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Moving Home

After living and studying in the USA for a number of years, Bobby has made the decision to move back to the UK and has brought with him his wife and two children. 

As I arrived at Gatwick Airport and stepped foot inside the country where I was born and raised I had many emotions running through my mind. Did I make the right decision? Will my children be happy? What is it like teaching in the UK? Will I get my British accent back? I can’t wait to eat some sweets and so many more. It was an emotional rollercoaster ride to get to that point and I knew the ride was only just beginning.

As I got to see my family, and saw how happy my wife and children were I felt a little more assured we were doing the right thing. Then as I got into the car to drive the congested narrow streets of London I realized two things. First I was sitting in the passenger side (Not the first time and won’t be the last time that happens to anyone from North America) and secondly driving in the UK was going to be more challenging than any 25 children in any classroom in the country.

Eventually I did make it to my new home and both my mirrors were still attached to the car! Word of advice for anyone new to driving in the UK – Buy a very small car, as insurance is a lot cheaper and it is much easier to maneuver the narrow streets.

The next little loop in my rollercoaster ride would be opening up a UK bank account. In America anyone can walk in and open up a bank account, but in the UK it is rather difficult. Many banks need utility bills and other forms of ID before even talking with you and many just give you a basic account. This means that your card will not work in stores and you have to take money out and use cash. Luckily for me they found my old bank account from 2001 and just reopened it. The highlight of that day was when they told me I had 5 pound and 12 pence in that account.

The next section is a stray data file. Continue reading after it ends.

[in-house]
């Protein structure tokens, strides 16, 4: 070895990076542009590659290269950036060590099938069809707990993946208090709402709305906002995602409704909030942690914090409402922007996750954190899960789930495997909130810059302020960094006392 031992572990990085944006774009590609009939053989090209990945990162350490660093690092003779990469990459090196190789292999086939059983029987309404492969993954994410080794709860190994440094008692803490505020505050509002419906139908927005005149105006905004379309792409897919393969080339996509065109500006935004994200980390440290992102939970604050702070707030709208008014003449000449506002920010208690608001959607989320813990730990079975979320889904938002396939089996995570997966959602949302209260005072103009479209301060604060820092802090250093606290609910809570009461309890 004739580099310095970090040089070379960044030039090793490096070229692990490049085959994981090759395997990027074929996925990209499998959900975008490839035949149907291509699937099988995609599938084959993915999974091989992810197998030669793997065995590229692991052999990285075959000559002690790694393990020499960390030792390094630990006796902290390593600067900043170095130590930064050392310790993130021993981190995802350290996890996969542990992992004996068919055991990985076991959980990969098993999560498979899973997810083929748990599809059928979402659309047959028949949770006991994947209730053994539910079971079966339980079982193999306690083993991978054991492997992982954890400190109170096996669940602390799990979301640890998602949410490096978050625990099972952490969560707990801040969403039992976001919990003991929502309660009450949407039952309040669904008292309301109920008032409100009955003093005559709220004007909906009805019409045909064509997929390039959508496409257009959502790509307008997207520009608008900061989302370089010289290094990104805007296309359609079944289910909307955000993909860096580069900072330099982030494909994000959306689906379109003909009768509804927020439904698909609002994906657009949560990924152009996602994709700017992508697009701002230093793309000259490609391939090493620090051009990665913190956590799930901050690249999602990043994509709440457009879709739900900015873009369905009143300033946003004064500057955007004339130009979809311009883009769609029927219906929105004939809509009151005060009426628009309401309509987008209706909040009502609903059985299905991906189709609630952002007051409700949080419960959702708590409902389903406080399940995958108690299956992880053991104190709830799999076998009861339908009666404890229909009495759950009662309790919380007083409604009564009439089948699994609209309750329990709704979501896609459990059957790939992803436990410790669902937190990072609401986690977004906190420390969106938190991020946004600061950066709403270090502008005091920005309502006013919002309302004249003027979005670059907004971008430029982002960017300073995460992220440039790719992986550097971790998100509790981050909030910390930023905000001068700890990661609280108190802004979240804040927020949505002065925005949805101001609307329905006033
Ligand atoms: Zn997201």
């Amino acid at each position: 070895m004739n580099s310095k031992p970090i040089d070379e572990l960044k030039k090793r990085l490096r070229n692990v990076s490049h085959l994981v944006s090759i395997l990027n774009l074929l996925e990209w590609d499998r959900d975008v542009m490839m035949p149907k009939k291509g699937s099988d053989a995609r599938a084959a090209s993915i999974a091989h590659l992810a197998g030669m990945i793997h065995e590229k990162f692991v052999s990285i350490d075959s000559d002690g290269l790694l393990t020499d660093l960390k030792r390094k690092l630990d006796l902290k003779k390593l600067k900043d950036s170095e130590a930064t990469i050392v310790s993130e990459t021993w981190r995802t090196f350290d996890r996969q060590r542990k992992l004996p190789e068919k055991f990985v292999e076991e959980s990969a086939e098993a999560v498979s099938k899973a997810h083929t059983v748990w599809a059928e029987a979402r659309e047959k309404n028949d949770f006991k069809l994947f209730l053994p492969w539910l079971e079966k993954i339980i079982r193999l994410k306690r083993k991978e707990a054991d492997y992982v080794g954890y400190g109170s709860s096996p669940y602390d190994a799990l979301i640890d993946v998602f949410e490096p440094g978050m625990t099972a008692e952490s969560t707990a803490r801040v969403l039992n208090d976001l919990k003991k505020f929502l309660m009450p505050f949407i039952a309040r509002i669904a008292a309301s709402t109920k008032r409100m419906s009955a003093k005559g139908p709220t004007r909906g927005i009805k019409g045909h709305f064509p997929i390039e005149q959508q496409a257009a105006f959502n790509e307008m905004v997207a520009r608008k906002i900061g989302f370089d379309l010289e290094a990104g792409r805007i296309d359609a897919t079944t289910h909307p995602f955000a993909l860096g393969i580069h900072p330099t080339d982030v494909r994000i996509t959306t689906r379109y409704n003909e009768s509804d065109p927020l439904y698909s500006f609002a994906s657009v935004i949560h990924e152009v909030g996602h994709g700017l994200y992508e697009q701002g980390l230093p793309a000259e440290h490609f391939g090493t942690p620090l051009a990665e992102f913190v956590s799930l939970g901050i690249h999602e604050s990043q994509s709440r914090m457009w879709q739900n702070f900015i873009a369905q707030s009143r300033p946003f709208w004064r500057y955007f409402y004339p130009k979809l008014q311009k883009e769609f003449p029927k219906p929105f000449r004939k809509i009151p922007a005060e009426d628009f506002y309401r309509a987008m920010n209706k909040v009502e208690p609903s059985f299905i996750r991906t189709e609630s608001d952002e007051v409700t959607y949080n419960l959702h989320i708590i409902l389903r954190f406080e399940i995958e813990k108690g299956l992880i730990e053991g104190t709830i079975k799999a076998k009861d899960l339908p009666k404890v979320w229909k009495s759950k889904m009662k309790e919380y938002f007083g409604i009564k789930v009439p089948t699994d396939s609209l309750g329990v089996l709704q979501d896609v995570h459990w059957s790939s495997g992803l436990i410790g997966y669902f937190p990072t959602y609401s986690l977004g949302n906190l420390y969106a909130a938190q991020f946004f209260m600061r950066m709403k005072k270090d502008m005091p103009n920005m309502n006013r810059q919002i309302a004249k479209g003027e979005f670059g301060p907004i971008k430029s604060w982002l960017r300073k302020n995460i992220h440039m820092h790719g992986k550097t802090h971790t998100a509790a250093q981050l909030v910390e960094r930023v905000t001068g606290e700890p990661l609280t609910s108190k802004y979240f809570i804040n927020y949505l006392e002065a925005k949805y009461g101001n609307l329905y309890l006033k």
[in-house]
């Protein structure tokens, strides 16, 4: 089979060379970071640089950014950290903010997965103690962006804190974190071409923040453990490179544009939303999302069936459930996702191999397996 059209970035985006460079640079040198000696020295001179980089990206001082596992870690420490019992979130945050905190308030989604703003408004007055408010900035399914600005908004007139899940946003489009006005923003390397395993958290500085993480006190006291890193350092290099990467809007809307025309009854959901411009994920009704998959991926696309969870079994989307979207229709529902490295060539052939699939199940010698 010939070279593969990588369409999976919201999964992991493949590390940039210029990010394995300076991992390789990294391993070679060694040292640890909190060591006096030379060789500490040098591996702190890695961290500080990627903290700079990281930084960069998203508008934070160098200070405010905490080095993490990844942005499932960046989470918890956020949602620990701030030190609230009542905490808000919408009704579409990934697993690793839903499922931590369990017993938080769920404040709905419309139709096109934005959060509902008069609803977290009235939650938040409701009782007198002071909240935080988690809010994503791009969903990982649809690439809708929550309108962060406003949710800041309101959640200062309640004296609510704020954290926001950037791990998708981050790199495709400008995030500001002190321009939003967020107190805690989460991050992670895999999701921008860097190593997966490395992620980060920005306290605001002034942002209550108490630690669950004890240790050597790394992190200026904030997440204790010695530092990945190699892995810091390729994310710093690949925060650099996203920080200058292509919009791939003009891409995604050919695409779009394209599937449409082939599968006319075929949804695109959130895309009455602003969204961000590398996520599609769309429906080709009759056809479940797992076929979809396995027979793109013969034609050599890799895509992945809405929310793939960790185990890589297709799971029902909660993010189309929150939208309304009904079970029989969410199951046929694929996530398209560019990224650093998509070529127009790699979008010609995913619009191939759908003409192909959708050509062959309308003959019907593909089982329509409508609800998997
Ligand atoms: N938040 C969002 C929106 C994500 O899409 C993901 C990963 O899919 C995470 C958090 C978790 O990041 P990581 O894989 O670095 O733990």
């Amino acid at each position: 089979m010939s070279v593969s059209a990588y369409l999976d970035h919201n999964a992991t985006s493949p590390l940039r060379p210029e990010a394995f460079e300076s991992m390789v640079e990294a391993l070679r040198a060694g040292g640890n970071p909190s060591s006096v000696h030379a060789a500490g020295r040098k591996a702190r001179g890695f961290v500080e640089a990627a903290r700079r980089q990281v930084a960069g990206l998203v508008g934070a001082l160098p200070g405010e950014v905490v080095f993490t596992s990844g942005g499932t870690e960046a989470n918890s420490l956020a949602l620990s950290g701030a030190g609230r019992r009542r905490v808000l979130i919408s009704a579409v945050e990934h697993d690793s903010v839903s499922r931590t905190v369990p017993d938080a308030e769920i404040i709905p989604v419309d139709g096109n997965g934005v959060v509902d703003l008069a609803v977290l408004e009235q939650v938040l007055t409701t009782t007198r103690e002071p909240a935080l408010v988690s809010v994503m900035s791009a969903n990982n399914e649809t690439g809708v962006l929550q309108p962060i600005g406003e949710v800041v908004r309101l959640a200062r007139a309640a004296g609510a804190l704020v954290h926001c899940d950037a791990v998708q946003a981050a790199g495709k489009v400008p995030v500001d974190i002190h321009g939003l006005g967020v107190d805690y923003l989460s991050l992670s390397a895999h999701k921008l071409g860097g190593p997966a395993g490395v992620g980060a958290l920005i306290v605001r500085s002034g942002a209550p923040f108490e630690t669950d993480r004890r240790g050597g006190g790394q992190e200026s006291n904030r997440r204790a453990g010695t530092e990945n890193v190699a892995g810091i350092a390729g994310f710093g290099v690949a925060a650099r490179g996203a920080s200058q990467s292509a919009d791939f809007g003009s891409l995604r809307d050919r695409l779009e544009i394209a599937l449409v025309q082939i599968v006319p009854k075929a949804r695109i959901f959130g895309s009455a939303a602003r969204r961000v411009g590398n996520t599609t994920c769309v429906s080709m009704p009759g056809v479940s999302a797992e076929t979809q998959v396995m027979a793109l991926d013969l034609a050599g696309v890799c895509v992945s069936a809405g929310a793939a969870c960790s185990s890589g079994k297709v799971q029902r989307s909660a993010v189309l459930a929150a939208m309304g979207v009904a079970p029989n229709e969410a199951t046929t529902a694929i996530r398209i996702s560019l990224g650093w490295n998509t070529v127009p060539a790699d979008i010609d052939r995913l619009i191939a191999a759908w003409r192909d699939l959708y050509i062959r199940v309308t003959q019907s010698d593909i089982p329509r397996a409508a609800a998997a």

So now I am in my house and after a few days of settling in and adjusting to the many different changes I still have doubts. Should I have moved from the land of baseball, twinkies, and air conditioned houses? I guess everyone that makes this journey will question their decision and that is fine.

I do know that this ride would have been a lot more difficult had it not been for the people at Protocol Education. Not only do they try to make it as smooth as possible, but they genuinely care about their teachers. The induction is very informal, yet informative and you leave knowing they have your back. Next week I start supply work and I know I will have plenty more experiences to write about. 

Before I go I wanted to leave you with a quote, “Twenty years from now you will be more disappointed by the things you didn’t do than by the ones you did. So throw off the bowlines, sail away from the safe harbor, catch the trade winds in your sails. Explore. Dream. Discover” – Mark Twain

Coming up next:

  • First week of Supply Work
  • The winner of the best English chocolate is…..
  • If Soccer is called Football than what is Football called? And other word differences

Tags: Bobby, Leicester

Category: Australian Teachers


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